Marvin's portrayal of a nameless American bomber pilot thrives on have-a-go adventurism, undiminished (perhaps even reinforced) by the limited canvas within which his story plays out. Modern day familiarity with Marvin's usual persona renders his enthusiasm a little unbelievable on occasion, but the gruff strength and menace for which Marvin became iconic is carefully woven through the film in metered measure. He takes to engaging his uncomprehending counterpart in one-way conversations. By contrast, Mifune's professional Japanese Captain remains stoic and superficially unresponsive to these attempts, resulting in some in effective grating. Mifune's seeming immutability and occasional paroxysms of choleric illustrate well his quest for empowerment through control of his circumstances, and he too wrings as much as possible from what is essentially a mute performance - for there are no subtitles or voiceover, and when he speaks, which is seldom, it is in Japanese.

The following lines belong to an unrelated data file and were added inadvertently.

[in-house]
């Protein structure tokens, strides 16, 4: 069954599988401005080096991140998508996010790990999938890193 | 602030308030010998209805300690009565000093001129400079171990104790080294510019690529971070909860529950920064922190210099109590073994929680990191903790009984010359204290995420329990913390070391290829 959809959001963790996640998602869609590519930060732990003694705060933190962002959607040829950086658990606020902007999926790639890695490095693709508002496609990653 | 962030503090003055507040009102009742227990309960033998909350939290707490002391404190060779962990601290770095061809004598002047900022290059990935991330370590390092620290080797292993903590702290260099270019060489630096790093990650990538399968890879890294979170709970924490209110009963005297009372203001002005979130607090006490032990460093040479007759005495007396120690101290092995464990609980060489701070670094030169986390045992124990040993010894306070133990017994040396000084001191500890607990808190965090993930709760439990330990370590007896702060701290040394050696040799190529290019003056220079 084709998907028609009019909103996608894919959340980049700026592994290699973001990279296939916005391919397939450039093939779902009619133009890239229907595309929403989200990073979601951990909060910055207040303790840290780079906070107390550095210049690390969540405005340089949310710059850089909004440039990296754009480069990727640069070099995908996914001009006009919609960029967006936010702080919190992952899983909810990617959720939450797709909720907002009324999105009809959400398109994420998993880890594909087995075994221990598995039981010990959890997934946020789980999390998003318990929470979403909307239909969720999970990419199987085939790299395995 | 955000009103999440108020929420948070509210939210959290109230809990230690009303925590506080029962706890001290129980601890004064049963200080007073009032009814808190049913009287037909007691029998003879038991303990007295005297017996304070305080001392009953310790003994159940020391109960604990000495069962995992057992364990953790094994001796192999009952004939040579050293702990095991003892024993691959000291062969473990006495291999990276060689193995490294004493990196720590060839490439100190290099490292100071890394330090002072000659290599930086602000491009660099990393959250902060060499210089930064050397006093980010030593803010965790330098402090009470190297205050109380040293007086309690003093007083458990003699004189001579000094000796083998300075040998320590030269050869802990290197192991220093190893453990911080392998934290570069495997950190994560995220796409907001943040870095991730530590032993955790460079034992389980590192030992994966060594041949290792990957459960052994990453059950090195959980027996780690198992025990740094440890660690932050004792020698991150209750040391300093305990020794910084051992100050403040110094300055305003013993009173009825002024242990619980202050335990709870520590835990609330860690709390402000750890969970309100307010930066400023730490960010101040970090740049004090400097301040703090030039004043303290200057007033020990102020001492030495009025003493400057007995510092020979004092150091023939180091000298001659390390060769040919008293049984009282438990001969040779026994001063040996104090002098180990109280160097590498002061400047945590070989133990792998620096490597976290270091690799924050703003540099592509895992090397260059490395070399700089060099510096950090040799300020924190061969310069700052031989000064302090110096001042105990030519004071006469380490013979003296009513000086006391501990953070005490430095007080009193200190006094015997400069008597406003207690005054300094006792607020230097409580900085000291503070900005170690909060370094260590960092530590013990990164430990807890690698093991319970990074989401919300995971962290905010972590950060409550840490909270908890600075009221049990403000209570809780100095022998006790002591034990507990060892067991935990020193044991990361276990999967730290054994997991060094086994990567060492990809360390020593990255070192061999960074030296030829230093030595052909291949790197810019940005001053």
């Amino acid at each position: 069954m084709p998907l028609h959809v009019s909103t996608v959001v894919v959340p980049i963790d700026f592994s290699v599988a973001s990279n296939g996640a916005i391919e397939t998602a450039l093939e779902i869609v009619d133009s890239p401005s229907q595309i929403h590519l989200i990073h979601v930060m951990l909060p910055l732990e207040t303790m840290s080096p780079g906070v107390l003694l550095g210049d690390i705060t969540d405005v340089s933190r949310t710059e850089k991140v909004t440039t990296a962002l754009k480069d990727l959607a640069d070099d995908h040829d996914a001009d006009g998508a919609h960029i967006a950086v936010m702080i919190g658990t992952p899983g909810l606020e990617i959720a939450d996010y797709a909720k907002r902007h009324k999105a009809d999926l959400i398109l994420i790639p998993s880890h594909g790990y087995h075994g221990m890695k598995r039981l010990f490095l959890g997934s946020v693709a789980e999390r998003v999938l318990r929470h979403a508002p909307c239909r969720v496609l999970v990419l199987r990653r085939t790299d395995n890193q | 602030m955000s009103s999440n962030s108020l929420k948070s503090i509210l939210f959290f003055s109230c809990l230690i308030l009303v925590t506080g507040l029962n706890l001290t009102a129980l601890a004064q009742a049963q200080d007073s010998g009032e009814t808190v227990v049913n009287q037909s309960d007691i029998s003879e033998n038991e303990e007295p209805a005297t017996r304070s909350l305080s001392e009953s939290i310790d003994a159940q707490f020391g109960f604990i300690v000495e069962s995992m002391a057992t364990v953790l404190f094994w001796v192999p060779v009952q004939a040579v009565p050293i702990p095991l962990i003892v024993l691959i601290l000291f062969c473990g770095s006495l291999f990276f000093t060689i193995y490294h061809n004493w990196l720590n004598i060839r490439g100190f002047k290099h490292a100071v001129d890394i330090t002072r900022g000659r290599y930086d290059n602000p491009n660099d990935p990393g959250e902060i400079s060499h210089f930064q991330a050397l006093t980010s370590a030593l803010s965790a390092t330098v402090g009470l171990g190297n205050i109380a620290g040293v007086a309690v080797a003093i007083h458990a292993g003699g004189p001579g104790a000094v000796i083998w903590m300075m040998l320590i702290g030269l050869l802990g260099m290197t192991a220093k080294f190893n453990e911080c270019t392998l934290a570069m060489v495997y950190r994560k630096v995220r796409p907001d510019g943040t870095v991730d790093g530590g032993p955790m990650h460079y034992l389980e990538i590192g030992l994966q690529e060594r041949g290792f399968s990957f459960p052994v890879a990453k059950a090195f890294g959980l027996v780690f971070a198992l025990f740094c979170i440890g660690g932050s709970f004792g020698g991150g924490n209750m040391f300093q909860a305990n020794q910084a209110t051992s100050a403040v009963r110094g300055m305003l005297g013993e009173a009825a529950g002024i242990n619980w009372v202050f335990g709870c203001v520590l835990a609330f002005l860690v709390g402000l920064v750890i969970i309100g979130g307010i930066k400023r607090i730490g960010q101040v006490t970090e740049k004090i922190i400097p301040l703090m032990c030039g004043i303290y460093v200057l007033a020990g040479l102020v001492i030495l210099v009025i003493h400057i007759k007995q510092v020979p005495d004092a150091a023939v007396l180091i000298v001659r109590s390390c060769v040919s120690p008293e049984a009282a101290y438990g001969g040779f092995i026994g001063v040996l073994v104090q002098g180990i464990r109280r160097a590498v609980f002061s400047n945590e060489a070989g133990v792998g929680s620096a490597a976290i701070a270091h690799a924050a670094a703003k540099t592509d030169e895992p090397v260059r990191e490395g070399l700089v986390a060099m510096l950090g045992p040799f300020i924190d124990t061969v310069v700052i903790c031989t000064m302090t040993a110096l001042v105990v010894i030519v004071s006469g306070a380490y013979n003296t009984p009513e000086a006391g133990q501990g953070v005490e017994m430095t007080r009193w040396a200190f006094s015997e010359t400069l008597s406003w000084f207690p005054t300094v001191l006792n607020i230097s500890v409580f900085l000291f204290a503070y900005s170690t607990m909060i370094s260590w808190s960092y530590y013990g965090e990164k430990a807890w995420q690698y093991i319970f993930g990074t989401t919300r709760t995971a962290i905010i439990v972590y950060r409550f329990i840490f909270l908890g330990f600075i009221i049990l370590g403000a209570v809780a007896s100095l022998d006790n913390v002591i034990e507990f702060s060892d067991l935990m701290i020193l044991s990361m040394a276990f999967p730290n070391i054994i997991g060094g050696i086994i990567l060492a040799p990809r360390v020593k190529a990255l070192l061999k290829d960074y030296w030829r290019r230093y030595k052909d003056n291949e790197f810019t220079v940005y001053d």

The two men's ways of dealing with this impossible situation are both treated with equal respect by director Boorman, and they are never drawn in predictable parallel. Certainly, the characters live and breathe the symbolism of their respective nationalities, Marvin embodying the American dream of risky endeavour, open borders and free enterprise, Mifune the unflinching work ethic, protectionism and sense of duty of the Empire of Japan.

For the most part, this plays well, but the game of "fetch" is a peculiar and somewhat unwelcome beat: The implicit cruelty of the game is completely undone by Mifune's blank refusal to play along, and Marvin seems to be almost more amused playing it himself than he would have been watching the bound Mifune play, as this sadistic streak is not displayed anywhere else in his portrayal. The whole scene sits uncomfortably with the social picture Boorman is attempting to paint, even if as a political statement it might hold a little water. The movie may have been better off without this particular scene.